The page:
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Envy can promote more equal division in alternating-offer bargaining

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  • Kohler, Stefan

Abstract

Bargainers in an open-ended alternating-offer bargaining situation may perceive envy, a utility loss caused by receiving the smaller share that is modeled in some social preferences in addition to self-interest. I extend Rubinstein (1982)'s original solution of the bargaining problem for two self-interested bargainers to this strategic situation. Bargainers still reach agreement in the first period and their bargaining shares increase in the strength of their own envy. As both bargainers' envy diminishes, the agreed partition converges to the Rubinstein division. If equally patient bargaining parties exhibit similar envy, then the agreed partition is tilted away from the Rubinstein division towards the equal division. Notably, the potential sensation of envy also boosts the share of the eventually envy-free party who leaves the bargaining with the larger share under the agreed partition. This gain in bargaining strength through envy can result in a bargaining outcome that is more unequal than predicted by the Rubinstein division.

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Bibliographic Info

Paper provided by University Library of Munich, Germany in its series MPRA Paper with number 40761.

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Date of creation: 10 Sep 2012
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Publication status: Published in Journal of Neuroscience, Psychology, and Economics 6.1(2013): pp. 31-41
Handle: RePEc:pra:mprapa:40761

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Keywords: alternating offers; bargaining; bargaining power; behavioral economics; envy; equity; fairness; inequality aversion; negotiation; social preferences;

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References

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  1. Stefan Kohler, 2005. "Fairness vs. Social Welfare in Experimental Decisions," Economics Working Papers ECO2005/11, European University Institute.
  2. Ernst Fehr & Klaus M. Schmidt, . "A Theory of Fairness, Competition and Cooperation," IEW - Working Papers 004, Institute for Empirical Research in Economics - University of Zurich.
  3. Binmore, Ken & Shaked, Avner & Sutton, John, 1989. "An Outside Option Experiment," The Quarterly Journal of Economics, MIT Press, vol. 104(4), pages 753-70, November.
  4. Topi Miettinen, 2010. "History-dependent Reciprocity in Alternating Offer Bargaining," Finnish Economic Papers, Finnish Economic Association, vol. 23(1), pages 1-15, Spring.
  5. Kohler, Stefan, 2012. "Guilt causes equal or unequal division in alternating-offer bargaining," MPRA Paper 40760, University Library of Munich, Germany.
  6. Stefan Kohler, 2012. "Incomplete Information about Social Preferences Explains Equal Division and Delay in Bargaining," Games, MDPI, Open Access Journal, vol. 3(3), pages 119-137, September.
  7. Shaked, Avner & Sutton, John, 1984. "Involuntary Unemployment as a Perfect Equilibrium in a Bargaining Model," Econometrica, Econometric Society, vol. 52(6), pages 1351-64, November.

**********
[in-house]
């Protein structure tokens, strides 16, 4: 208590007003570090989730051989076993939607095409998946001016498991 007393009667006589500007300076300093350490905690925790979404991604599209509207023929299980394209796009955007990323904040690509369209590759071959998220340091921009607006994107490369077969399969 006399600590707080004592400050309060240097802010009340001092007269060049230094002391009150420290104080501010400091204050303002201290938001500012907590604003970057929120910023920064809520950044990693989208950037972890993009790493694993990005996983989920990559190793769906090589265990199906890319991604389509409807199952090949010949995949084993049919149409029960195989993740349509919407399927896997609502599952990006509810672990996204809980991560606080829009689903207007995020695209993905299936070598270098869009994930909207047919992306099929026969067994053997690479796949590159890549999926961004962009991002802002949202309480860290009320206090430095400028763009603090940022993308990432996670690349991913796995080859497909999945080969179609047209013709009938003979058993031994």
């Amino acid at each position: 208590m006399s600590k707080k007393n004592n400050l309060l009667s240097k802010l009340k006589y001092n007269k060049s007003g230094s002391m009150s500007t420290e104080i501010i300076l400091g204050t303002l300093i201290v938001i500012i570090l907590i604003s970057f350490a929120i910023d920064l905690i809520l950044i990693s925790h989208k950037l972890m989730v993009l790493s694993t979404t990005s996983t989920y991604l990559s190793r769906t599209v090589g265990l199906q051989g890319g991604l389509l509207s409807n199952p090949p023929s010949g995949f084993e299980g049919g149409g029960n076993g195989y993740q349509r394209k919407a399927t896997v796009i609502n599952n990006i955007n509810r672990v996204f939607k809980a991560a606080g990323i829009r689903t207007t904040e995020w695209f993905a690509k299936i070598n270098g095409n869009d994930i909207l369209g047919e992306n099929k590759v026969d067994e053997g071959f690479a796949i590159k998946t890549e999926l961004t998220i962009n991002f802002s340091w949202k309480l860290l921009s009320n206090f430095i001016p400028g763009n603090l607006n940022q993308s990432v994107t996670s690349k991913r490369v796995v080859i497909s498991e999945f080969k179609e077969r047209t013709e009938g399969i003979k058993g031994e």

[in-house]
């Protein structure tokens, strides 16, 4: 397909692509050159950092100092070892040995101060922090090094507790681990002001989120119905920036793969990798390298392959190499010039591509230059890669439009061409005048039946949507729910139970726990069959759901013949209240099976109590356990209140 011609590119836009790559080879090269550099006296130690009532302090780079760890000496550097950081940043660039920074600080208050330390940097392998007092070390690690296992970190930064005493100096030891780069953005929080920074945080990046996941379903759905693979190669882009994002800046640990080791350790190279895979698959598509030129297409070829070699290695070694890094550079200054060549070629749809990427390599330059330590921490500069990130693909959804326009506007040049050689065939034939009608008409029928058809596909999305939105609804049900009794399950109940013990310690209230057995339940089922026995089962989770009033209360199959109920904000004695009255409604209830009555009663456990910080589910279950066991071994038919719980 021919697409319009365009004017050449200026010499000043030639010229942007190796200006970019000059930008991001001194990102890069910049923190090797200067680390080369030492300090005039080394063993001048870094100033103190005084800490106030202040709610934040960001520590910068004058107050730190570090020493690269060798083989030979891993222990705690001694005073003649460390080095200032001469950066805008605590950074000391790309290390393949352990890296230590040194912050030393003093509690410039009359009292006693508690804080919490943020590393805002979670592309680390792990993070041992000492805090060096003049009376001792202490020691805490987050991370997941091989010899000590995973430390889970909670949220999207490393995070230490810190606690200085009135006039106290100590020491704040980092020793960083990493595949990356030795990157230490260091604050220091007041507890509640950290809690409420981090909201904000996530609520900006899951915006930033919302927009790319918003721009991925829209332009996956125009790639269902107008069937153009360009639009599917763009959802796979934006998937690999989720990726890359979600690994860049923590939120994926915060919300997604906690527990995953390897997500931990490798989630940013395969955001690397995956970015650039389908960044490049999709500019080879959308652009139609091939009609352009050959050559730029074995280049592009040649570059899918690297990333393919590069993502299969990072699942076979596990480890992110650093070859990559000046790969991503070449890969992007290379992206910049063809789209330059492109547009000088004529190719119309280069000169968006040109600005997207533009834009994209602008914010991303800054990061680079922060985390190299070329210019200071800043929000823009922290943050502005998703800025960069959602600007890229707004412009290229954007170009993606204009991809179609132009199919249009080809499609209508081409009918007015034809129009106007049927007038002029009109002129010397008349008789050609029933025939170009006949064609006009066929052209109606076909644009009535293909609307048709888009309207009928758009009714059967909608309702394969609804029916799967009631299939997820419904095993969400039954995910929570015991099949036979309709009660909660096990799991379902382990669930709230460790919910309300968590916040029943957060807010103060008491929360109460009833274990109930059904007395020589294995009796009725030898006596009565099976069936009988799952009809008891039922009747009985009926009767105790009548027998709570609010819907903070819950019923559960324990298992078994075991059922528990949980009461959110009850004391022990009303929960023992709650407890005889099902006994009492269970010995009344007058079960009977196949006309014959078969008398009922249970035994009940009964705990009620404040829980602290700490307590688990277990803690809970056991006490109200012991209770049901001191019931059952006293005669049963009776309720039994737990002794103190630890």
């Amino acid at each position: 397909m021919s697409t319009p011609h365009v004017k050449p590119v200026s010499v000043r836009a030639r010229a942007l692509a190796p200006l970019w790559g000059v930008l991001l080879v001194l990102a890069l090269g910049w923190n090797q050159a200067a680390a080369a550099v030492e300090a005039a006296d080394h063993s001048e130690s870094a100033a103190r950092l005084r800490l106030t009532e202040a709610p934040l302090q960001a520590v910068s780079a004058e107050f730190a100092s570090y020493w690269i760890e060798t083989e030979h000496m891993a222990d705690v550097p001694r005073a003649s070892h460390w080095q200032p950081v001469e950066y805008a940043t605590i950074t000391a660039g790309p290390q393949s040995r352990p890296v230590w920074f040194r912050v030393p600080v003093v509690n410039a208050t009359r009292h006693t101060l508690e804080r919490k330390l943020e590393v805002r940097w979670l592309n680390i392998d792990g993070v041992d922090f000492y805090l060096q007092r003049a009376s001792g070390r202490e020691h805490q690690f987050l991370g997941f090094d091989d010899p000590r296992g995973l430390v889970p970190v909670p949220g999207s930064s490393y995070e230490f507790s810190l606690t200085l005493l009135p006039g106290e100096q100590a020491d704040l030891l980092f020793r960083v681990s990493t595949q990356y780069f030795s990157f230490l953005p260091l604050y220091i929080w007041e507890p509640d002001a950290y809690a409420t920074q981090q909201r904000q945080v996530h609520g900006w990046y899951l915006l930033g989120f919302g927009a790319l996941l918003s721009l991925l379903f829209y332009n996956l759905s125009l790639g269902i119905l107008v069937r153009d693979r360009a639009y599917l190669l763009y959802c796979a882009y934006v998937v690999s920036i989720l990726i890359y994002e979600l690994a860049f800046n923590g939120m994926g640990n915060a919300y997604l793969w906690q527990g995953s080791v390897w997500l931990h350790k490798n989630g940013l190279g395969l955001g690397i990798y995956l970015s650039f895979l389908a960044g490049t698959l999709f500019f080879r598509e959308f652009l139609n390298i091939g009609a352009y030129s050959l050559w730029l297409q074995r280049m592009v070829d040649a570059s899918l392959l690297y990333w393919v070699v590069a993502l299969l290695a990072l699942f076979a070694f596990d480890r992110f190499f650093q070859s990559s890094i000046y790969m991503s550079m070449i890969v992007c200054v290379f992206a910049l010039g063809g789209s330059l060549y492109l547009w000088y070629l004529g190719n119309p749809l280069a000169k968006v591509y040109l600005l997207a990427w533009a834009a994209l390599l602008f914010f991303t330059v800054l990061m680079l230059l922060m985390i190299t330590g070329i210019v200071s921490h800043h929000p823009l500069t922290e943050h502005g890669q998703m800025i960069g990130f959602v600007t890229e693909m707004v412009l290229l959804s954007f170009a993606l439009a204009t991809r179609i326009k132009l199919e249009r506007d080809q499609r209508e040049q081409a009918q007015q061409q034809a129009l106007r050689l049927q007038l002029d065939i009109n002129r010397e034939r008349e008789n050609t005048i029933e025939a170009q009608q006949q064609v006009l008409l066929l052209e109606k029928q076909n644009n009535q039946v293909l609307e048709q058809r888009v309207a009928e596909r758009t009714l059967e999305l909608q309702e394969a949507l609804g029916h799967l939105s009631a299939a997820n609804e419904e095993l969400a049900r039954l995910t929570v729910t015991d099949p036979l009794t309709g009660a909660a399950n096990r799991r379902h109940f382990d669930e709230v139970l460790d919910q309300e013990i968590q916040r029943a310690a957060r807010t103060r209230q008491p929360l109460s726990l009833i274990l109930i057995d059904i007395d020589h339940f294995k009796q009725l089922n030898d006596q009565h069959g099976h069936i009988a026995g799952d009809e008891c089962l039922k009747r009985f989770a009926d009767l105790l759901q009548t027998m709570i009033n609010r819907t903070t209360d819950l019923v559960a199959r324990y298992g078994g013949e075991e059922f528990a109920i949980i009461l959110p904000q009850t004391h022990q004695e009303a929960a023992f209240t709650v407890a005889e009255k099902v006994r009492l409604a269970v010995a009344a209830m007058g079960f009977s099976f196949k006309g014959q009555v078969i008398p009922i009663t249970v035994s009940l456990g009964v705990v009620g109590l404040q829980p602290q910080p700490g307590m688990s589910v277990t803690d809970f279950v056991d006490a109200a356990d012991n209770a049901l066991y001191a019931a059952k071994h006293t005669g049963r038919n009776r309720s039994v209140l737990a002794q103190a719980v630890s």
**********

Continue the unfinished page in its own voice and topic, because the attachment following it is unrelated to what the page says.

8. Dorothea Herreiner & Clemens Puppe, 2009. "Envy Freeness in Experimental Fair Division Problems," Theory and Decision, Springer, vol. 67(1), pages 65-100, July.
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  10. Maria Montero, 2007. "Inequity Aversion May Increase Inequity," Economic Journal, Royal Economic Society, vol. 117(519), pages C192-C204, 03.
  11. Kohler, Stefan, 2012. "More fair play in an ultimatum game after resettlement in Zimbabwe: A field experiment and a structural model," MPRA Paper 40248, University Library of Munich, Germany.
  12. Maria Montero, 2005. "Altruism, Spite and Competition in Bargaining Games," Game Theory and Information 0512004, EconWPA.
  13. G. Bolton, 2010. "A comparative model of bargaining: theory and evidence," Levine's Working Paper Archive 263, David K. Levine.
  14. Arnaud De Bruyn & Gary E. Bolton, 2008. "Estimating the Influence of Fairness on Bargaining Behavior," Management Science, INFORMS, vol. 54(10), pages 1774-1791, October.
  15. Binmore, Ken & Morgan, Peter & Snaked, Avner & Sutton, John, 1991. "Do people exploit their bargaining power? An experimental study," Games and Economic Behavior, Elsevier, vol. 3(3), pages 295-322, August.
  16. Weg, Eythan & Rapoport, Amnon & Felsenthal, Dan S., 1990. "Two-person bargaining behavior in fixed discounting factors games with infinite horizon," Games and Economic Behavior, Elsevier, vol. 2(1), pages 76-95, March.
  17. Fershtman Chaim & Seidmann Daniel J., 1993. "Deadline Effects and Inefficient Delay in Bargaining with Endogenous Commitment," Journal of Economic Theory, Elsevier, vol. 60(2), pages 306-321, August.
  18. Ariel Rubinstein, 2010. "Perfect Equilibrium in a Bargaining Model," Levine's Working Paper Archive 252, David K. Levine.
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Cited by:
  1. Stefan Kohler, 2012. "Incomplete Information about Social Preferences Explains Equal Division and Delay in Bargaining," Games, MDPI, Open Access Journal, vol. 3(3), pages 119-137, September.
  2. Kohler, Stefan, 2013. "Inequality aversion causes equal or unequal division in alternating-offer bargaining," MPRA Paper 40764, University Library of Munich, Germany.
  3. Kohler, Stefan, 2012. "Guilt causes equal or unequal division in alternating-offer bargaining," MPRA Paper 40760, University Library of Munich, Germany.

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